Supporters and opponents of Myanmar’s military clashed on the streets of Yangon on Thursday as authorities blocked students from leaving their campus to march, a day after a first flurry of diplomacy aimed at resolving the crisis.
The country has been in turmoil since the army seized power on Feb. 1 and detained civilian government leader Aung San Suu Kyi and much of her party leadership after the military complained of fraud in a November election.
There have been about three weeks of daily protests and strikes and students pledged to come out again in the commercial hub of Yangon on Thursday.
“We students have to bring down the dictatorship,” said Kaung Sat Wai, 25, outside Yangon’s main university campus.
“Since the coup our lives have become hopeless, our dreams have died.”
But police blocked the gates of the campus, stopping hundreds of students inside from coming out to march.
At the same time, about 1,000 supporters of the military gathered for a rally in central Yangon.
Some of them threatened news photographers, media workers said, and scuffles broke out between the pro- and anti-military demonstrators. One photographer was slightly hurt, he said.
Later, military supporters threw stones and fired catapults, witnesses said, and there was an unconfirmed report of a stabbing.
The confrontation underscored the volatility in a country largely paralyzed by protests and a civil disobedience campaign of strikes against the military, which many professionals and government workers have joined.
Doctors were due to hold a protest on Thursday as part of a so-called white coat revolution.
Meanwhile, Facebook said it had banned the Myanmar military from using it and its Instagram platform with immediate effect. It cited violence and the risk of letting the military use the platforms.
The spokesman for the ruling military council did not respond to a telephone call seeking comment.
The security forces have shown more restraint compared with earlier crackdowns against people who pushed for democracy during almost half a century of direct military rule.
Military chief Gen. Min Aung Hlaing says authorities are following a democratic path in dealing with the protests and police are using minimal force, such as rubber bullets, state media reported.
Nonetheless, three protesters and one policeman have been killed in violence.
A rights group said as of Wednesday 728 people had been arrested, charged or sentenced in relation to the pro-democracy protests.
The army stepped in to oust the government saying military complaints of fraud in a Nov. 8 election, swept by Suu Kyi’s party as expected, had been ignored.
The election commission said the vote was fair. The army said its action was within the constitution and it promised to hold a new election after reviewing voter lists.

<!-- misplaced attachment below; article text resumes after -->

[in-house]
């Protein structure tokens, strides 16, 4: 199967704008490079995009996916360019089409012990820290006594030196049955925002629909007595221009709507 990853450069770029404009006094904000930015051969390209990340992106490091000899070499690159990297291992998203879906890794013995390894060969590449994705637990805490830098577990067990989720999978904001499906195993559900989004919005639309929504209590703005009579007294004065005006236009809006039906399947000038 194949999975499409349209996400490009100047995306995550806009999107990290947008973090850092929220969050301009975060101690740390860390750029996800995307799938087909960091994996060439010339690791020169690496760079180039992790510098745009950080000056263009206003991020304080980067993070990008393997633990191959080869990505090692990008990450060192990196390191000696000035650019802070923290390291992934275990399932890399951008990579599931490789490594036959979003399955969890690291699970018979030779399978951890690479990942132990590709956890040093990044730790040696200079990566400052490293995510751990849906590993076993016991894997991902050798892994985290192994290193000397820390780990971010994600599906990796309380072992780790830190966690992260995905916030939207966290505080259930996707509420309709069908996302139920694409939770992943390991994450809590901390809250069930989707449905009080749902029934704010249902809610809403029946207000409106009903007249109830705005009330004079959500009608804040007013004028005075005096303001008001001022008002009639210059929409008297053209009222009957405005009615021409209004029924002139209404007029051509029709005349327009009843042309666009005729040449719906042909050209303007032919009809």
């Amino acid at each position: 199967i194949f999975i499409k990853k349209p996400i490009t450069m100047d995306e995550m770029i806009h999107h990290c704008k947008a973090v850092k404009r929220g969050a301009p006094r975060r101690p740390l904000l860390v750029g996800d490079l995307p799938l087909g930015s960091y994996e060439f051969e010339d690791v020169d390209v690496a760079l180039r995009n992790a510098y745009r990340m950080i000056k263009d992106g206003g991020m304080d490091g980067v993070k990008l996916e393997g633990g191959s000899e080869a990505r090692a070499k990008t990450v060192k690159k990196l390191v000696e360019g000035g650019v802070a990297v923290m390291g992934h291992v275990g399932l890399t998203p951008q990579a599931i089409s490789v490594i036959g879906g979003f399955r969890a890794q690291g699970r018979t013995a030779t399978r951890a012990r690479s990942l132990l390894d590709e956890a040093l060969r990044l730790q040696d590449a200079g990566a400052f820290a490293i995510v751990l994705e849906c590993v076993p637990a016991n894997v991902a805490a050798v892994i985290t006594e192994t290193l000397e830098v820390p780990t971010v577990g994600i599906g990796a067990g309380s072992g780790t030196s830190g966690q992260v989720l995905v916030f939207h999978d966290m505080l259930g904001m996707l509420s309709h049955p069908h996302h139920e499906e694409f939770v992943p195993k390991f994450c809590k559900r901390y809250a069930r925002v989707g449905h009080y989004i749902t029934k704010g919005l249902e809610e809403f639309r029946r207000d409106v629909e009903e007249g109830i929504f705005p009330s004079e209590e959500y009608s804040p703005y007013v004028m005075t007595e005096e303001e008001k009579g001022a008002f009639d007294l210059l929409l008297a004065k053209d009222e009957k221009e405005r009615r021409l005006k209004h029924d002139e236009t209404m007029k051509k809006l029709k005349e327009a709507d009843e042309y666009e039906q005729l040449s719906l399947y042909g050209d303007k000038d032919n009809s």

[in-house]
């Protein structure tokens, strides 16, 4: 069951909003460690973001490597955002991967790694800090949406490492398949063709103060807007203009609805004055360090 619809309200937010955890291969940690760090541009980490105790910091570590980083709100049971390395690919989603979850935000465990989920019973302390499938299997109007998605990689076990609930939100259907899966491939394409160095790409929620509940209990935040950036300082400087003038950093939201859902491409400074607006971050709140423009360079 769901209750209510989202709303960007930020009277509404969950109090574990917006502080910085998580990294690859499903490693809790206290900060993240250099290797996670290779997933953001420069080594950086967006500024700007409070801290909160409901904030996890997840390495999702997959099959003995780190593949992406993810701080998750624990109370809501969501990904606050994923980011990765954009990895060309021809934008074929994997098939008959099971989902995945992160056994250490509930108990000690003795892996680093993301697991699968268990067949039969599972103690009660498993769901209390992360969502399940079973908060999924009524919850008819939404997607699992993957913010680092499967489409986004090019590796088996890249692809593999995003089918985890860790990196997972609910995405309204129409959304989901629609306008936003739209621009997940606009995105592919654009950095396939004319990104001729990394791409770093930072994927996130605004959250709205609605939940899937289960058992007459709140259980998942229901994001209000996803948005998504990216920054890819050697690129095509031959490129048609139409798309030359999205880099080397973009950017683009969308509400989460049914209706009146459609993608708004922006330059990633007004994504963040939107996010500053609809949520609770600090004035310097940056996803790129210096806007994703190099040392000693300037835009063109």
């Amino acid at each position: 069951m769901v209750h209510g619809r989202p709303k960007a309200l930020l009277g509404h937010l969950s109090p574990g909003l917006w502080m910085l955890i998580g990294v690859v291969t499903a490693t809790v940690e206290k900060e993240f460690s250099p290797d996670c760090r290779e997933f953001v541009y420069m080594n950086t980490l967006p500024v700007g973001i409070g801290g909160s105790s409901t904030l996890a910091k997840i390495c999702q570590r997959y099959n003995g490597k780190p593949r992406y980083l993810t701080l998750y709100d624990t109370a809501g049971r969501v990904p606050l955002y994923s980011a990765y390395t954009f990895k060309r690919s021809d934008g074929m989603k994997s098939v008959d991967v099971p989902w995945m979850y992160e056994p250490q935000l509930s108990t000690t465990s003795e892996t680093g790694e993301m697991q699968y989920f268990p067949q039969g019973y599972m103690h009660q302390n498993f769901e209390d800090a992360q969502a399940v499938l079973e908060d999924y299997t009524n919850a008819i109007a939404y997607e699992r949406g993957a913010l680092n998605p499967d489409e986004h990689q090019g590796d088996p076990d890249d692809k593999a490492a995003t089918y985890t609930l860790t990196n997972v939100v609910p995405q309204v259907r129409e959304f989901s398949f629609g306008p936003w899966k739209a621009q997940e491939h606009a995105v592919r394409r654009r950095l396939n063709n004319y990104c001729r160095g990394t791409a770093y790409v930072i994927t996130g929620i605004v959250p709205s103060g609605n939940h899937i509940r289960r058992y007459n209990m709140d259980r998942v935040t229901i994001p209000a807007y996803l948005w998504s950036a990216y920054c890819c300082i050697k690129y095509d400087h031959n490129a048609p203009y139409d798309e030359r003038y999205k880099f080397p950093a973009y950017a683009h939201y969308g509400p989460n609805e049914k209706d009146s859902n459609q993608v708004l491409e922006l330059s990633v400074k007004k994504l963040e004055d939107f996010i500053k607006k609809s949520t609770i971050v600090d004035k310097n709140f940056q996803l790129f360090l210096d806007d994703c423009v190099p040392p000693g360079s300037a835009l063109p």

Suu Kyi has been detained incommunicado since the coup, at her home in the capital, Naypyitaw, but her party says its November victory must be respected.
The question of an election has emerged at the center of the first diplomatic efforts to find a path out of the crisis, with Indonesia taking the lead within the Association of Southeast Asian Nations.
Its foreign minister said on Wednesday she had held intensive talks with the Myanmar military and representatives of the ousted government.
The minister, Retno Marsudi met Myanmar’s military-appointed foreign minister, Wunna Maung Lwin, for talks in the Thai capital earlier in the day.
But Indonesia’s intervention has raised suspicion among opponents of the coup in Myanmar who fear it will confer legitimacy on the junta and its bid to scrap the November election.
Retno told reporters the well-being of the people of Myanmar was the top priority.
“We ask for everybody to use restraint and not resort to violence,” she said after talks with the Myanmar minister and her Thai counterpart, Don Pramudwinai.
A Reuters report this week cited sources as saying Indonesia was proposing that ASEAN members send monitors to ensure the generals stick to their promise of fair elections.
The military has not given a time frame for an election although it imposed a one-year state of emergency when it seized power.
Retno did not mention an election but emphasized “the importance of an inclusive democratic transition process.”
The crisis has restored Myanmar’s reputation as the problem member of the 10-country ASEAN and the diplomatic scramble by its neighbors comes as wider international concern is growing.
The United States, Britain and others have imposed limited sanctions aimed at members of the junta and military businesses.
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